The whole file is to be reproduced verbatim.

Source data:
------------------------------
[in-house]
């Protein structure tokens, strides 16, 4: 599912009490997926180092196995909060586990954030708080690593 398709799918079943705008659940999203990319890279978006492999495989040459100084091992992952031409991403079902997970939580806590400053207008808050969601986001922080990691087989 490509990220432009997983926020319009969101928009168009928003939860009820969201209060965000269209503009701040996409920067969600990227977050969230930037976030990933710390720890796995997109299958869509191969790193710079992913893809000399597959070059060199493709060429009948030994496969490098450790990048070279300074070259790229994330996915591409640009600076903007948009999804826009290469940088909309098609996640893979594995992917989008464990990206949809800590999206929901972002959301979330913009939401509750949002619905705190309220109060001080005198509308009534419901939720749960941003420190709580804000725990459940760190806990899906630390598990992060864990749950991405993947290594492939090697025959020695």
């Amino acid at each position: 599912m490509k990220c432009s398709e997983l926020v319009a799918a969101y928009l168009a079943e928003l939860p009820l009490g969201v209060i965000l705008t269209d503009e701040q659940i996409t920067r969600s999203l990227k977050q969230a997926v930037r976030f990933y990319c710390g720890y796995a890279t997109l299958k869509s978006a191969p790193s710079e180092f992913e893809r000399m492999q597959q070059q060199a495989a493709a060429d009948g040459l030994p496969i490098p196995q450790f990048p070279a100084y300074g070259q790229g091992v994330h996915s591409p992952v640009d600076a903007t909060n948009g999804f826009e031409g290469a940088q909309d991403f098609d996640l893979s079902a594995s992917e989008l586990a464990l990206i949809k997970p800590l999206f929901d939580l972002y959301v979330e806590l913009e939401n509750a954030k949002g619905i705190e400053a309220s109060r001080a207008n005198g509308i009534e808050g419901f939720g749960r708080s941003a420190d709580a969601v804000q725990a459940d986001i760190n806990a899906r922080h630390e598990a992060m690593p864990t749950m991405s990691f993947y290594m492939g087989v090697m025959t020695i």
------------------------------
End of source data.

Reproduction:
[in-house]
């Protein structure tokens, strides 16, 4: 599912009490997926180092196995909060586990954030708080690593 398709799918079943705008659940999203990319890279978006492999495989040459100084091992992952031409991403079902997970939580806590400053207008808050969601986001922080990691087989 490509990220432009997983926020319009969101928009168009928003939860009820969201209060965000269209503009701040996409920067969600990227977050969230930037976030990933710390720890796995997109299958869509191969790193710079992913893809000399597959070059060199493709060429009948030994496969490098450790990048070279300074070259790229994330996915591409640009600076903007948009999804826009290469940088909309098609996640893979594995992917989008464990990206949809800590999206929901972002959301979330913009939401509750949002619905705190309220109060001080005198509308009534419901939720749960941003420190709580804000725990459940760190806990899906630390598990992060864990749950991405993947290594492939090697025959020695």
């Amino acid at each position: 599912m490509k990220c432009s398709e997983l926020v319009a799918a969101y928009l168009a079943e928003l939860p009820l009490g969201v209060i965000l705008t269209d503009e701040q659940i996409t920067r969600s999203l990227k977050q969230a997926v930037r976030f990933y990319c710390g720890y796995a890279t997109l299958k869509s978006a191969p790193s710079e180092f992913e893809r000399m492999q597959q070059q060199a495989a493709a060429d009948g040459l030994p496969i490098p196995q450790f990048p070279a100084y300074g070259q790229g091992v994330h996915s591409p992952v640009d600076a903007t909060n948009g999804f826009e031409g290469a940088q909309d991403f098609d996640l893979s079902a594995s992917e989008l586990a464990l990206i949809k997970p800590l999206f929901d939580l972002y959301v979330e806590l913009e939401n509750a954030k949002g619905i705190e400053a309220s109060r001080a207008n005198g509308i009534e808050g419901f939720g749960r708080s941003a420190d709580a969601v804000q725990a459940d986001i760190n806990a899906r922080h630390e598990a992060m690593p864990t749950m991405s990691f993947y290594m492939g087989v090697m025959t020695i």